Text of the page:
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  10. I found Scott Russel Sanders’ “Settling Down” to be very relatable. Especially his short story about the Millers not wanting to switch houses even though their house was hit by three tornados. This story reminds me a lot of my grandpa who used to live in Ethiopia and his un-paralleled stubbornness for change. Till the day he died he refused to sell his farm even after he became too weak to do the daily farm chores and a fire destroyed most of his crops. Everyone including the government was telling him to sell it but he kept on refusing. He would always say “I’m not going to give my families land up”. The farm had been in our family for four generations and is where my dad grew up. No matter how much money the farm was taking up or how much time it took to take care of, my grandpa would always refuse to sell it because of the farms history and meaning to him. Shortly after he died the government decided to just take the land but my dad and uncle were able to save the farm house. To this day my dad and uncles visit the house every couple years to relive old memories, however almost everything including the foundation has been rebuilt in it.

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    • 5 points. The power of home can powerfully override any financial or “practical” considerations–that’s not an unusual phenomenon. It’s good your family has at least a piece of the traditional family homestead.

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  11. I thought Sanders “Settling Down” took a little piece of out of Seamon’s essay as it related to his theme of rootedness. He talks about in this piece about how you have to stay in a certain place for some time until you actually care for it, and I found this very relatable. We moved around to a couple different cities and throughout the process I learned that the places you remember and care about most are the ones where you simply reside longest. You start to find yourself attached to the routine that it involves, and the whole point he’s trying to get across in this piece to me is that everyone should have this feeling somewhere. I think he’s trying to get the point across that If you stay somewhere for a longer time it not only could benefit yourself, but it could benefit everybody else around you as well.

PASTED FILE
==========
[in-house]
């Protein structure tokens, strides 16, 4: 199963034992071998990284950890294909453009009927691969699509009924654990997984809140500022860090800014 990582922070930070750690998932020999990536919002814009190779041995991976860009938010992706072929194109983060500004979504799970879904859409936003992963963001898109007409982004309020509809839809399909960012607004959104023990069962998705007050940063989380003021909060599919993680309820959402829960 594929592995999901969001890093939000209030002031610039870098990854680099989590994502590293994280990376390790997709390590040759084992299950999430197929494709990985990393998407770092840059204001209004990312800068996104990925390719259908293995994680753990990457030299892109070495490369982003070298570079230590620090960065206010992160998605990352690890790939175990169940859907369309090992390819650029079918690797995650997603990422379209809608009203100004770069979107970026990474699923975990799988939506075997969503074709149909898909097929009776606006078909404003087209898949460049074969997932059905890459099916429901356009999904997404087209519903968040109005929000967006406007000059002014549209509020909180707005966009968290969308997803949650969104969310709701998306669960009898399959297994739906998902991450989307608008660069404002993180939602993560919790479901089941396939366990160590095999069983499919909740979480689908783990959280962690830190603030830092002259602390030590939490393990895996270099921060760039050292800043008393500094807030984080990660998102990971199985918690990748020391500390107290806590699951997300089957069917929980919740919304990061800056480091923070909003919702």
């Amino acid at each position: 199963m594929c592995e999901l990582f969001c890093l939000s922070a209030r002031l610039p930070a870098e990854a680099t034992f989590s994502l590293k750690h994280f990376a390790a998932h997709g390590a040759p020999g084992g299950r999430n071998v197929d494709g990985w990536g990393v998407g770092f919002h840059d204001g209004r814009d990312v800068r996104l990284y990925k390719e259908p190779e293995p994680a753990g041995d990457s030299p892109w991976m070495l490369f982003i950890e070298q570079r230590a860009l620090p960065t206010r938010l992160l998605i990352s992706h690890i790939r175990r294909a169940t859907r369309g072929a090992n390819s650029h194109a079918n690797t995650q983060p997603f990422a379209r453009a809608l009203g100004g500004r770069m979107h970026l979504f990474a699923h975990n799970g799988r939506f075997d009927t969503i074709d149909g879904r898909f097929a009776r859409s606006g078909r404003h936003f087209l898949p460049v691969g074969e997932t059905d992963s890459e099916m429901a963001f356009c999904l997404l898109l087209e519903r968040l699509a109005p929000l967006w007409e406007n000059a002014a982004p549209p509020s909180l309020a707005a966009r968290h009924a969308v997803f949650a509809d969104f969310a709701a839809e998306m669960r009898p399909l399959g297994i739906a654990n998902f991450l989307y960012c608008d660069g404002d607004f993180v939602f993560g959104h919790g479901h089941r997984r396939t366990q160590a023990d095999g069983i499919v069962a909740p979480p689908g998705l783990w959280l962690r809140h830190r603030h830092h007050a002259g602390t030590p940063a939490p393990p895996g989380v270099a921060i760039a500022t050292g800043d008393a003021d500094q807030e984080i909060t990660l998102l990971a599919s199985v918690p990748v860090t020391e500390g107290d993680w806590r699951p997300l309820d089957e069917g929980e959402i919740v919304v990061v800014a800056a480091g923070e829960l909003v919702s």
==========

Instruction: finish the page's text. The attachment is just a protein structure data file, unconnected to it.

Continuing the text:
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    • 5 points. Yes, time is a very important element in creating rootedness and a desire to care for a place. Sanders does emphasize, too, that it takes some intention–a sense of place and home take work and desire, too, not just passing years.

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  12. I really liked this chapter in the book because It gave away the meaning for the title of the book in such an eye-opening way. When I was taught in high school that there was 2 responses to danger (flight v fight) I accepted this idea without thinking twice. When Sanders mentioned how he thought that there was three responses, the other being staying put, I could only sit there and agree. I believe he best explains this instinct by providing the story about the Millers and how they would not leave their house even though they knew a tornado was heading right at it. He then goes on to say, “I believe that the Miller’s response to tornadoes and my own keen expectancy on the porch arose from a third instinct, that of staying put.” I also know this is true from personal experience. Around 5 years ago there was a large fire in California and the whole area around where my grandpa lives was warned to be evacuated. Instead of leaving as quick as he could like most, he sat on top of his roof with a house ready to put it out. He did this knowing he was no chance against the fire. I don’t think I’m that rooted to my home but i may not be able to say this in 60 years.

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    • 5 points. The phenomenon you describe is not unusual–when disasters strike, many people refuse to leave their homes, whether it’s a hurricane, flood, or wildfire. I understand the feeling, but I guess I’d have to say that sometimes such decisions can be foolish. 🙂